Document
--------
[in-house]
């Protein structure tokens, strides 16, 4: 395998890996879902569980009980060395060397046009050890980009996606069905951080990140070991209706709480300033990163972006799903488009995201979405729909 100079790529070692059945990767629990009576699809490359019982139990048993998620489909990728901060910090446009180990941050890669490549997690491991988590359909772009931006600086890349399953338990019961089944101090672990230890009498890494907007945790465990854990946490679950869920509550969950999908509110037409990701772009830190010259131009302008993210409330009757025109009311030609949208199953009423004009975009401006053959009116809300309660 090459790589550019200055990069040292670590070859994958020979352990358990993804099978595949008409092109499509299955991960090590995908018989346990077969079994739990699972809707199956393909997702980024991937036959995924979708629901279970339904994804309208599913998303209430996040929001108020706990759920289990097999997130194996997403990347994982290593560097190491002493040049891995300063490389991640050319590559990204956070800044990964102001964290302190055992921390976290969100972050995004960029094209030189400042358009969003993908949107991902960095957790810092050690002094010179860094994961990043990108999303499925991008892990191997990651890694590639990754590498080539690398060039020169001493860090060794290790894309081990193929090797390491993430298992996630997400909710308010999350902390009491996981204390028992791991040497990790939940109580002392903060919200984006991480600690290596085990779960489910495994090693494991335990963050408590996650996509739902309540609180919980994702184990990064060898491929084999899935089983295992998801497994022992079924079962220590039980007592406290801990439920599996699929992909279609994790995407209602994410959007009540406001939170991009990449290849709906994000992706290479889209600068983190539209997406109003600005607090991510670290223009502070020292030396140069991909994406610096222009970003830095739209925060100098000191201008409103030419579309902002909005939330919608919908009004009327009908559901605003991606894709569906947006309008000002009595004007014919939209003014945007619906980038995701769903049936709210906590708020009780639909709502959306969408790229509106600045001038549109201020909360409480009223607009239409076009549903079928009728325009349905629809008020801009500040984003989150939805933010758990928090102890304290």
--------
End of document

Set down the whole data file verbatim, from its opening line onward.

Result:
[in-house]
């Protein structure tokens, strides 16, 4: 395998890996879902569980009980060395060397046009050890980009996606069905951080990140070991209706709480300033990163972006799903488009995201979405729909 100079790529070692059945990767629990009576699809490359019982139990048993998620489909990728901060910090446009180990941050890669490549997690491991988590359909772009931006600086890349399953338990019961089944101090672990230890009498890494907007945790465990854990946490679950869920509550969950999908509110037409990701772009830190010259131009302008993210409330009757025109009311030609949208199953009423004009975009401006053959009116809300309660 090459790589550019200055990069040292670590070859994958020979352990358990993804099978595949008409092109499509299955991960090590995908018989346990077969079994739990699972809707199956393909997702980024991937036959995924979708629901279970339904994804309208599913998303209430996040929001108020706990759920289990097999997130194996997403990347994982290593560097190491002493040049891995300063490389991640050319590559990204956070800044990964102001964290302190055992921390976290969100972050995004960029094209030189400042358009969003993908949107991902960095957790810092050690002094010179860094994961990043990108999303499925991008892990191997990651890694590639990754590498080539690398060039020169001493860090060794290790894309081990193929090797390491993430298992996630997400909710308010999350902390009491996981204390028992791991040497990790939940109580002392903060919200984006991480600690290596085990779960489910495994090693494991335990963050408590996650996509739902309540609180919980994702184990990064060898491929084999899935089983295992998801497994022992079924079962220590039980007592406290801990439920599996699929992909279609994790995407209602994410959007009540406001939170991009990449290849709906994000992706290479889209600068983190539209997406109003600005607090991510670290223009502070020292030396140069991909994406610096222009970003830095739209925060100098000191201008409103030419579309902002909005939330919608919908009004009327009908559901605003991606894709569906947006309008000002009595004007014919939209003014945007619906980038995701769903049936709210906590708020009780639909709502959306969408790229509106600045001038549109201020909360409480009223607009239409076009549903079928009728325009349905629809008020801009500040984003989150939805933010758990928090102890304290």